Why Activision and DreamWorks Are Going Small
DreamWorks Animation shareholders can all exhale now.
The Croods, one of just two movies that the company will release this year, is off to a good start at the box office. The tally on its opening weekend box office haul was a cool $45 million.
That strong launch means we probably won't see another big write-down like the one that swamped DreamWorks' results last year.
But there's more for investors to like about The Croods than just solid revenue. Just as important is how much it cost DreamWorks to produce the film. And by that measure the company has already won. This movie was a bargain compared to DreamWorks' last few outings.
The Croods cost just $135 million to make, much cheaper than the $150 million the animator usually shells out to develop a feature. And it plans to drive those costs down even further over the next 18 months -- to around $120 million per film.
It works for games, too
DreamWorks isn't the only company that's trying to do large-scale entertainment on a small-scale budget these days. Game maker Activision Blizzard's newest title is also a move in that direction. Called Hearthstone, the game is a big departure from the company's massive-multiplayer, world-encompassing epics.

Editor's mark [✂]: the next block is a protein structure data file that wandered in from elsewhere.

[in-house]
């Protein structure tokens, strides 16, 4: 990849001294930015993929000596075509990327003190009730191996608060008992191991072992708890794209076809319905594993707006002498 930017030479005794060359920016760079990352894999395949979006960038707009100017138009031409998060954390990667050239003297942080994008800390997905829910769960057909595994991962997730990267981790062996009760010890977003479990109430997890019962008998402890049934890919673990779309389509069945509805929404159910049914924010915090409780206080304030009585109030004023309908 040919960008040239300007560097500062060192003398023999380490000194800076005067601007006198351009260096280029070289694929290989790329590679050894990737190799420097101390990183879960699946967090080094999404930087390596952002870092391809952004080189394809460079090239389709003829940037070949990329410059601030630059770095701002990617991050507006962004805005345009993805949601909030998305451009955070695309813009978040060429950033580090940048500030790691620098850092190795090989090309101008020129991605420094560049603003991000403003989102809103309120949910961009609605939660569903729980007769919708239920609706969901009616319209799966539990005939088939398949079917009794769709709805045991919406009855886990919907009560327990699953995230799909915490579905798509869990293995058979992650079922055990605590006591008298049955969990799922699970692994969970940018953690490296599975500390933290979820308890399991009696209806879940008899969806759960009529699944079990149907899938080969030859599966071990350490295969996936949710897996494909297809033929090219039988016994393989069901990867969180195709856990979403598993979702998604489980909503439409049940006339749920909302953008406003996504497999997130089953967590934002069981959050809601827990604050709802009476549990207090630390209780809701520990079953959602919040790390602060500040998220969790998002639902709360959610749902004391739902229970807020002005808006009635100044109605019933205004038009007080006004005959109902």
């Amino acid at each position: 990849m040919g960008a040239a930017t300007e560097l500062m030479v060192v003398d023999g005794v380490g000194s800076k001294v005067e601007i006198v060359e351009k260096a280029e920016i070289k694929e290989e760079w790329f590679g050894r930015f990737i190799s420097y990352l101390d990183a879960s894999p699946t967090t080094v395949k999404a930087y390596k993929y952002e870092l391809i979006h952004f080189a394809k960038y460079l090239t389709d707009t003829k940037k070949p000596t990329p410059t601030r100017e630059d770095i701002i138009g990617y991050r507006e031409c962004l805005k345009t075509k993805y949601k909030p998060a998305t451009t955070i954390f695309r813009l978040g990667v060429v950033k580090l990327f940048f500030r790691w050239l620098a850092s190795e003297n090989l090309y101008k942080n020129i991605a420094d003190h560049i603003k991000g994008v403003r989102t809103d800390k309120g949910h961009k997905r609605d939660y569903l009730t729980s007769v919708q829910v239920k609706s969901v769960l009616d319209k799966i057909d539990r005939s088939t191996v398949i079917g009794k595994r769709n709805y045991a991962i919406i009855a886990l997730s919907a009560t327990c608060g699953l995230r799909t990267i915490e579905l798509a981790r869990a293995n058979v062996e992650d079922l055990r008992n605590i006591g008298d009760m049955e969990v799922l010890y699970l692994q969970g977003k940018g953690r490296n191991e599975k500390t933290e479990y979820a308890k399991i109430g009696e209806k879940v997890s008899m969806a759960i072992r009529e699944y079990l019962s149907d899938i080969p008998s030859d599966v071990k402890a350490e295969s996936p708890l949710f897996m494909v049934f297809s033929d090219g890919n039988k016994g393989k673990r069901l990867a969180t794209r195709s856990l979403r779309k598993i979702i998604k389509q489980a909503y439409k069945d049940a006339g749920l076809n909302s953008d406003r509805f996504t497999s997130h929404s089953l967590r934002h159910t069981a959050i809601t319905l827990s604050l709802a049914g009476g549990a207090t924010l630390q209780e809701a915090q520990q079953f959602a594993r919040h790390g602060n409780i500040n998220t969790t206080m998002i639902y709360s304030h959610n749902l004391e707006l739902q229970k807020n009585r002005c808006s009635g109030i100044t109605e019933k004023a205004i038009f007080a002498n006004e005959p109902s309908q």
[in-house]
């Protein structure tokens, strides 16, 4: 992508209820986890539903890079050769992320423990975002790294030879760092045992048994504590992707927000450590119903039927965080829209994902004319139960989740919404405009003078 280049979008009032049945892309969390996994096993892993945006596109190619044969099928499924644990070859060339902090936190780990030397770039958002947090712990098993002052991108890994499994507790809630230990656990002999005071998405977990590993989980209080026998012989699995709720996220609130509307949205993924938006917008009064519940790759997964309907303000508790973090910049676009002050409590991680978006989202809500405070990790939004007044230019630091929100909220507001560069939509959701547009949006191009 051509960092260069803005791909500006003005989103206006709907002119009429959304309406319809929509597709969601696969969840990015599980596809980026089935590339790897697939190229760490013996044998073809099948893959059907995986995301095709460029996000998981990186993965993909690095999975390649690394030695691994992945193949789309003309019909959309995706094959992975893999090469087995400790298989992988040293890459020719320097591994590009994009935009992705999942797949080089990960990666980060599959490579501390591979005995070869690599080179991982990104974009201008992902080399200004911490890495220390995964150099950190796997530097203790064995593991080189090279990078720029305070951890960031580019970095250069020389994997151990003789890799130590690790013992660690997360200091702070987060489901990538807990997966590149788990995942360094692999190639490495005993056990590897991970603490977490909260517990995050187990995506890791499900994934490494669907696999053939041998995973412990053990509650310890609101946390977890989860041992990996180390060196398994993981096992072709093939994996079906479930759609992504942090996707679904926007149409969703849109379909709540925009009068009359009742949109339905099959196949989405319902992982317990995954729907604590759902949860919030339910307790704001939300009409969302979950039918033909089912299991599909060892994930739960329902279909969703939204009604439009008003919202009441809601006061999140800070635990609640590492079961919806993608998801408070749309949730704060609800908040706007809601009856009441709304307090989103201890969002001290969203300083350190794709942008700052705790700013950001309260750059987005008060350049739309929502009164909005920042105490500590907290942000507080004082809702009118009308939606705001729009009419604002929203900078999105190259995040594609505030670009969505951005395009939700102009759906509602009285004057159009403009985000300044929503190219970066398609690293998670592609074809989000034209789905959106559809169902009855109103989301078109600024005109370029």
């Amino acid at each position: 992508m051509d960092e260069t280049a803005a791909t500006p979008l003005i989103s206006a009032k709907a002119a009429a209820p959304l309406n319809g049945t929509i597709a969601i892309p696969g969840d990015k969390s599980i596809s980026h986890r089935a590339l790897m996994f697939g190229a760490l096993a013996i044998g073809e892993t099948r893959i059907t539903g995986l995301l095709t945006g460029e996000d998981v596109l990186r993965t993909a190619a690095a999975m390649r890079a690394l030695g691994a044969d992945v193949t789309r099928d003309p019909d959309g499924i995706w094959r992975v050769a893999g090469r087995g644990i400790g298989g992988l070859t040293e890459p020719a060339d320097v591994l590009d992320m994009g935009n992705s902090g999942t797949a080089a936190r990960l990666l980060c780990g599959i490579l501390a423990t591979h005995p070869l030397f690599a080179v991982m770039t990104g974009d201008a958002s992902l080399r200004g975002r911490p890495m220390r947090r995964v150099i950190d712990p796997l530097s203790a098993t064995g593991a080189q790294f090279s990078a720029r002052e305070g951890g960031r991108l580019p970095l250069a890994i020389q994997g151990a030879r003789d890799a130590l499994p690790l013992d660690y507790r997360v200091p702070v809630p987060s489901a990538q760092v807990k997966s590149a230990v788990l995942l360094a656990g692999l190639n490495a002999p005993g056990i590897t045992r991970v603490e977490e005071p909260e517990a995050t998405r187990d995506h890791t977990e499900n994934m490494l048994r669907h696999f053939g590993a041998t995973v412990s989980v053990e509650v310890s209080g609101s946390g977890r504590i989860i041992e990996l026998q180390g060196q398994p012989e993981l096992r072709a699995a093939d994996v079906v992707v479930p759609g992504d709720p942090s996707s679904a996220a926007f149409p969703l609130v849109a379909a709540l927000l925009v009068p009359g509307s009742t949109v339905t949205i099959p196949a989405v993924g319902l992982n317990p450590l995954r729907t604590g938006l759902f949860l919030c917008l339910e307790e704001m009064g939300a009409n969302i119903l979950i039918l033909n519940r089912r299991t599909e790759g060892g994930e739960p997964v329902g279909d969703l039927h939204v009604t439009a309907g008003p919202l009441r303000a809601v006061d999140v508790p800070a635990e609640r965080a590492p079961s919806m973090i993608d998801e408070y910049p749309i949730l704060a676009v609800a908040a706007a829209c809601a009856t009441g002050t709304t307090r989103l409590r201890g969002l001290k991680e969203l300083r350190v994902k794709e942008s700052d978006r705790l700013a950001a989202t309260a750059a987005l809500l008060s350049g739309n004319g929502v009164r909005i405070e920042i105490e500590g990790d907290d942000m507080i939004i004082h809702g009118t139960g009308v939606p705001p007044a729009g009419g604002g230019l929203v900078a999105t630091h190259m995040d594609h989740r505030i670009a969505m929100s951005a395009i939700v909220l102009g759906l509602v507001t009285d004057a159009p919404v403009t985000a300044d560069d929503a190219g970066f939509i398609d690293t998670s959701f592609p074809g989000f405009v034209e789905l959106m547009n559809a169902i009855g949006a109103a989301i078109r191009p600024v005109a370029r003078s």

While the new game is based on Activision's World of Warcraft hit, it is far less ambitious in scope. This card-building game handles two players at a time, and took a team of just a few developers to put together. That's a far cry from the years of development and hundreds of millions of dollars that Warcraft needed. Still, Activision says the result has been an easy, accessible game that might not be epic in size, but is still "epically engaging."
I think these are smart moves by Activision and DreamWorks. Both companies could stand to rely less on a handful of blockbuster titles and thus risk a single flop that could torpedo the year's results. And while it makes sense to keep swinging for the fences occasionally, there's no reason that every title has to follow that path.
By driving the cost bar lower, they are free to try some more innovative stuff. And who knows? The next big franchise might even come from one of these less-expensive productions.
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The article Why Activision and DreamWorks Are Going Small originally appeared on Fool.com.Fool contributor Demitrios Kalogeropoulos owns shares of Activision Blizzard. The Motley Fool recommends Activision Blizzard and DreamWorks Animation. The Motley Fool owns shares of Activision Blizzard. Try any of our Foolish newsletter services free for 30 days. We Fools may not all hold the same opinions, but we all believe that considering a diverse range of insights makes us better investors. The Motley Fool has a disclosure policy.
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